“The Census at Bethlehem”

Image: (Wikipedia): “detail from “The Census at Bethlehem” (also known as The Numbering at Bethlehem), an oil-on-panel by the Flemish Renaissance artist Pieter Bruegel the Elder, painted in 1566. It is signed and measures about 115,5 cm × 164,5 cm. It is currently held and exhibited at the Royal Museums of Fine Arts of Belgium in Brussels, which acquired it in 1902. It is one of the first paintings in western art to feature a significant snow landscape and was painted in the aftermath of the winter of 1565, which was one of the harshest winters on record.

From Wikipedia:

“Pieter Bruegel (also Brueghel or Breughel) the Elder; c. 1525–1530 – 9 September 1569) was the most significant artist of Dutch and Flemish Renaissance painting, a painter and printmaker, known for his landscapes and peasant scenes (so-called genre painting); he was a pioneer in making both types of subject the focus in large paintings.

He was a formative influence on Dutch Golden Age painting and later painting in general in his innovative choices of subject matter, as one of the first generation of artists to grow up when religious subjects had ceased to be the natural subject matter of painting. He also painted no portraits, the other mainstay of Netherlandish art. After his training and travels to Italy, he returned in 1555 to settle in Antwerp, where he worked mainly as a prolific designer of prints for the leading publisher of the day. Only towards the end of the decade did he switch to make painting his main medium, and all his famous paintings come from the following period of little more than a decade before his early death, when he was probably in his early forties, and at the height of his powers.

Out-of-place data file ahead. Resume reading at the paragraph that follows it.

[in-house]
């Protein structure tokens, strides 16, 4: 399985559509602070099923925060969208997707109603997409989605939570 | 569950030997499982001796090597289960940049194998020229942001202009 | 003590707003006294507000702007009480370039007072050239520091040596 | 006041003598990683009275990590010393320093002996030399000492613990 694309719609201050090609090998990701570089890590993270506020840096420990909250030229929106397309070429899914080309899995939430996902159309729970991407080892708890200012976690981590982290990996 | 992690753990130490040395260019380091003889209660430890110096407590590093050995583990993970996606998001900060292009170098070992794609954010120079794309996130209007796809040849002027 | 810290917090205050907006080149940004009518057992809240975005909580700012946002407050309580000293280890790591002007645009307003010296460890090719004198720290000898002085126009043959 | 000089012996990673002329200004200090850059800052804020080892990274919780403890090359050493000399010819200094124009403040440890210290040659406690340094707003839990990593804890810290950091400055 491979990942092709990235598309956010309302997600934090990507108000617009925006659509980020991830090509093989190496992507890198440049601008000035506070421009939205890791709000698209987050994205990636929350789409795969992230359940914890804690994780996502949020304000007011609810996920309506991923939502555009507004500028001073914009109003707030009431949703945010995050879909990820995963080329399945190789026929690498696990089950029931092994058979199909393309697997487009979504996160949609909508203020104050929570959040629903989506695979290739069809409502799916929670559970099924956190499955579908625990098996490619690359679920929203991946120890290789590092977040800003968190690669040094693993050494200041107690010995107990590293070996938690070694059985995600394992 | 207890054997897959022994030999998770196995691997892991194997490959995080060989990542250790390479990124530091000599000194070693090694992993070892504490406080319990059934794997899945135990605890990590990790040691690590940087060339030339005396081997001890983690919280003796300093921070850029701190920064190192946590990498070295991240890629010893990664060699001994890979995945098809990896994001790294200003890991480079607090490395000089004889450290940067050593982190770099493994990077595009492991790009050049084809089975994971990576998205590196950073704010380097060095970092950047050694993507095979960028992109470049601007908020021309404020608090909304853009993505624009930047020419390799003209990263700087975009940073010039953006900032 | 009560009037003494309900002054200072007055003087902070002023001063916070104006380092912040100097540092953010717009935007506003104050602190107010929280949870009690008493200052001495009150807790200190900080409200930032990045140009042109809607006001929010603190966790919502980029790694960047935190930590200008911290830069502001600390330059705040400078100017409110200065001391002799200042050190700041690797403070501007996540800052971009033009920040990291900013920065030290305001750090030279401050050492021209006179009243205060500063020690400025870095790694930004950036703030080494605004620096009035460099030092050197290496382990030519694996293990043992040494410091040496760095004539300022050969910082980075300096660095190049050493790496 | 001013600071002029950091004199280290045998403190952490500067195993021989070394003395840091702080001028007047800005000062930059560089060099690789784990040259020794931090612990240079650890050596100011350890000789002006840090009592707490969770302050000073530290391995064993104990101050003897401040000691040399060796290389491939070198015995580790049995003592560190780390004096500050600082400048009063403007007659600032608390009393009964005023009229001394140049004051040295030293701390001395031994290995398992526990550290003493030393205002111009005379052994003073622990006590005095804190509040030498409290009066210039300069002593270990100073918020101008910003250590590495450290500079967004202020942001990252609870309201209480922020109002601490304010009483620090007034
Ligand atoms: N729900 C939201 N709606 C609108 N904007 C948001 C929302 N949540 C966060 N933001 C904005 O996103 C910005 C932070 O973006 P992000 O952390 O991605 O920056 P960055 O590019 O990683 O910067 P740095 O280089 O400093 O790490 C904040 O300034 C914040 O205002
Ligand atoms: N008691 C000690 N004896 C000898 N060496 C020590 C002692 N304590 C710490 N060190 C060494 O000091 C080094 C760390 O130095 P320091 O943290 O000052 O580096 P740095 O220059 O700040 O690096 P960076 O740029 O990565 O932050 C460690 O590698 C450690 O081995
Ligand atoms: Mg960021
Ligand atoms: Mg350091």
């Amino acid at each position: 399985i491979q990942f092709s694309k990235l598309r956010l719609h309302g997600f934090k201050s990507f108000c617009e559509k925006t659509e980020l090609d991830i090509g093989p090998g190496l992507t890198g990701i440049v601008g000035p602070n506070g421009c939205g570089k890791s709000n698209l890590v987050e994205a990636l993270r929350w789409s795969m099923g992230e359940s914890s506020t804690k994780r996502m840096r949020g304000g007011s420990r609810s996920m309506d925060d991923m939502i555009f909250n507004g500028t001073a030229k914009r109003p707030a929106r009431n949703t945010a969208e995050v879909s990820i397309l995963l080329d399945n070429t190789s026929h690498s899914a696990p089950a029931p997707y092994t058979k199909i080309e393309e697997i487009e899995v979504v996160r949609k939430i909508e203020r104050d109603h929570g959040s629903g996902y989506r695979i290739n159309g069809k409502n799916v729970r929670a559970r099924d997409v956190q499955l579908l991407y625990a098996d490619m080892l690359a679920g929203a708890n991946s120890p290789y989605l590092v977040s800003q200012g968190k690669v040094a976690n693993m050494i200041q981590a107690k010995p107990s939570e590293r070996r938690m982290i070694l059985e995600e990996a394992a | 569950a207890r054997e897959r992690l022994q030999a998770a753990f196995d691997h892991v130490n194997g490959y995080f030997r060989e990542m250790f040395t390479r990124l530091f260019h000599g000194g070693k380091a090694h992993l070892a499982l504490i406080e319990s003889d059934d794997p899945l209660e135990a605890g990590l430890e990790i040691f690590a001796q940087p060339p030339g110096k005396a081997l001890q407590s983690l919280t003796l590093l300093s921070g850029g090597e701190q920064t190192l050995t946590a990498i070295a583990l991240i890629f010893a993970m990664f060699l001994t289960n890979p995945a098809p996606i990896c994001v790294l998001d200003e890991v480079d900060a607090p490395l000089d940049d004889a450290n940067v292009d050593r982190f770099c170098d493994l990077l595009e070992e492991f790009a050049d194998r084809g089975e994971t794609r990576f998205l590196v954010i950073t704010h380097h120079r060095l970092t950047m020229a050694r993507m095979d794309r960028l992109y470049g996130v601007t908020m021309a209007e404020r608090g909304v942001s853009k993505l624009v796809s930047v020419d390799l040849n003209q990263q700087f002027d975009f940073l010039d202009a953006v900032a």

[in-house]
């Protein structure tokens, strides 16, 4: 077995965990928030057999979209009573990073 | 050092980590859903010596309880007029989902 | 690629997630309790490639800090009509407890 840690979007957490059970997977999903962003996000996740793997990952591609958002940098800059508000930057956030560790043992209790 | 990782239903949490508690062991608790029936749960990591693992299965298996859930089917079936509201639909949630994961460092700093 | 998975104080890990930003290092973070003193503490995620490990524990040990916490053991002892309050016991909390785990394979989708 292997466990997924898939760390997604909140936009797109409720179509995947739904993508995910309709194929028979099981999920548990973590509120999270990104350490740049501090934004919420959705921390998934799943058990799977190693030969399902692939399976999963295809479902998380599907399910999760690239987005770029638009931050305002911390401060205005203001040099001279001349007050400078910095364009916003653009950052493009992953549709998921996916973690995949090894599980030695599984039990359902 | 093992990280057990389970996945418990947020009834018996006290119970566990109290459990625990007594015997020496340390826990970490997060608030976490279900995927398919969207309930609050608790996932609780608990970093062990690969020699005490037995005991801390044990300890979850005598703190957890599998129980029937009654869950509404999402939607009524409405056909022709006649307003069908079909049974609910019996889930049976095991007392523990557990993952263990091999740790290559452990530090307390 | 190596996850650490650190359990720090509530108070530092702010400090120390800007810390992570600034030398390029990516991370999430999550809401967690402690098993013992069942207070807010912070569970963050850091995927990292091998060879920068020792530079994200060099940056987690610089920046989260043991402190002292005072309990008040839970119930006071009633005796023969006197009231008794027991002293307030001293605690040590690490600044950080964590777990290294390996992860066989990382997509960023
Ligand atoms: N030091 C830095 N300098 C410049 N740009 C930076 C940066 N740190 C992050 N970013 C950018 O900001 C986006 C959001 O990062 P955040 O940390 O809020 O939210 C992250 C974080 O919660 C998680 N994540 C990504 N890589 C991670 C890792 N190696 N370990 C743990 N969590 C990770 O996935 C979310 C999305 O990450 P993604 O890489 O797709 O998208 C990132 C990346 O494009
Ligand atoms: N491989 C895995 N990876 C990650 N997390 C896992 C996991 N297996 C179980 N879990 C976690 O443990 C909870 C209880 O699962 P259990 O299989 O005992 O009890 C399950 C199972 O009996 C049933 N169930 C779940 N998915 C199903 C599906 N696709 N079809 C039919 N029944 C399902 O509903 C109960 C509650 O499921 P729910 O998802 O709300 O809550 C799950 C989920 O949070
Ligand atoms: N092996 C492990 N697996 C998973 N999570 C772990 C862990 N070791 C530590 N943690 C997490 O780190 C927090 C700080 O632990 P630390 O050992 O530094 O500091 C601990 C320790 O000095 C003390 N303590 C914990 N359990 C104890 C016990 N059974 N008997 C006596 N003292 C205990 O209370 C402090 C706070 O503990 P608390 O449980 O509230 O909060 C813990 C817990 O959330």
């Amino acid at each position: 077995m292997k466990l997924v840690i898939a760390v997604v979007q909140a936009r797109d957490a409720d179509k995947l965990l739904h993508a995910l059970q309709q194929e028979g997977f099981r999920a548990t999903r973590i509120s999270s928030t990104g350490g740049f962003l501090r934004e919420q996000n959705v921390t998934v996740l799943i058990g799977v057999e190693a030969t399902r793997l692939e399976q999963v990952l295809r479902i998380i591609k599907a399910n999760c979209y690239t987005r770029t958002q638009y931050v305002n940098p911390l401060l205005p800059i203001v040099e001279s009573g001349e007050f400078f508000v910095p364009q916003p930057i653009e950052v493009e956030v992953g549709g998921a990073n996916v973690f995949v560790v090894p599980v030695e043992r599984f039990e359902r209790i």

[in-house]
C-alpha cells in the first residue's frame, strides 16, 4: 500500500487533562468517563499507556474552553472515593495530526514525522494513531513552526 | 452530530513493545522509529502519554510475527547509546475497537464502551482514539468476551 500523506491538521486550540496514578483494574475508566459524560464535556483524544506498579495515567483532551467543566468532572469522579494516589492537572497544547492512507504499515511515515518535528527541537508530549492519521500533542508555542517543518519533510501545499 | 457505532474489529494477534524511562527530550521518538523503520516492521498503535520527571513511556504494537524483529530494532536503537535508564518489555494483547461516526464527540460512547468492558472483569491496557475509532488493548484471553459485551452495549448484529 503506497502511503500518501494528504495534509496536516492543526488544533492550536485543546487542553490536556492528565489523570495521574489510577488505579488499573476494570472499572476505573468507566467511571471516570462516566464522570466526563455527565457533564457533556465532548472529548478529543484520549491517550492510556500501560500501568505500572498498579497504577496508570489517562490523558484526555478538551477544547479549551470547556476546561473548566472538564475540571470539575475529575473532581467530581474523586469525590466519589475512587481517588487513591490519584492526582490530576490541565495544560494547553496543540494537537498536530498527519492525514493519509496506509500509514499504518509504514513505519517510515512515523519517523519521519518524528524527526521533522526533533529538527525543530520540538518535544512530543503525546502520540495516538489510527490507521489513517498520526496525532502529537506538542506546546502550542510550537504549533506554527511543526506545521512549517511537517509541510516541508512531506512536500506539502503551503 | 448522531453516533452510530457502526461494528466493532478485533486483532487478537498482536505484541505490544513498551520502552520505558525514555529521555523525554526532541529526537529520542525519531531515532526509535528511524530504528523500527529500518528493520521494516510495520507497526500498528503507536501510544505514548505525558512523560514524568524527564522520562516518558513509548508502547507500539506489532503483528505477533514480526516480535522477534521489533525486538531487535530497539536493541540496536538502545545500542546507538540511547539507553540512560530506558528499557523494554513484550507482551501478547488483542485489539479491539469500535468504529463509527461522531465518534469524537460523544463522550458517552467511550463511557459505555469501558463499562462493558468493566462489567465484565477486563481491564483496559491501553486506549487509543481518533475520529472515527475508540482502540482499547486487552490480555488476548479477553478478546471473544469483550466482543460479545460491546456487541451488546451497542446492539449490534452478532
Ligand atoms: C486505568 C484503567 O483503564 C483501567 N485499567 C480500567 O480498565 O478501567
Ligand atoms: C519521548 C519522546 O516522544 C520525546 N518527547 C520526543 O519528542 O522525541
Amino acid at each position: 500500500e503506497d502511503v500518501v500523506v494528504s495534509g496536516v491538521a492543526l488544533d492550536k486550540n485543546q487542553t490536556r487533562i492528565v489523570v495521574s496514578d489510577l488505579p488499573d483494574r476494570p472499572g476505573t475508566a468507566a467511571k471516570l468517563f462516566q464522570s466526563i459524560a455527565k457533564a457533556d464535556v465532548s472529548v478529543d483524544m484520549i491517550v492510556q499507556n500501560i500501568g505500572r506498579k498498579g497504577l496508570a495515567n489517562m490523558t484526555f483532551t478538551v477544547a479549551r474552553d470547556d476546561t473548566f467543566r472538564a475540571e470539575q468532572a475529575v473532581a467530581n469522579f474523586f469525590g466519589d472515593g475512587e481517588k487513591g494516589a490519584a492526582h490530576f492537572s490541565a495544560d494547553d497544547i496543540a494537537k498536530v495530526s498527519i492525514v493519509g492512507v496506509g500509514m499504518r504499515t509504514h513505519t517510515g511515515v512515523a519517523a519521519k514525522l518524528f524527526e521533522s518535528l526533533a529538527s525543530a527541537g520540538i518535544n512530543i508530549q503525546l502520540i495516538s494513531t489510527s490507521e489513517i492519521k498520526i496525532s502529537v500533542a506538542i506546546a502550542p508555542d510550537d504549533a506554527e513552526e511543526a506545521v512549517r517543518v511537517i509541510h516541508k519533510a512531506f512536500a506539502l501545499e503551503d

As well as looking forwards, his art reinvigorates medieval subjects such as marginal drolleries of ordinary life in illuminated manuscripts, and the calendar scenes of agricultural labours set in landscape backgrounds, and puts these on a much larger scale than before, and in the expensive medium of oil painting. He does the same with the fantastic and anarchic world developed in Renaissance prints and book illustrations.

He is sometimes referred to as “Peasant Bruegel”, to distinguish him from the many later painters in his family, including his son Pieter Brueghel the Younger (1564–1638). From 1559, he dropped the ‘h’ from his name and signed his paintings as Bruegel; his relatives continued to use “Brueghel” or “Breughel”.

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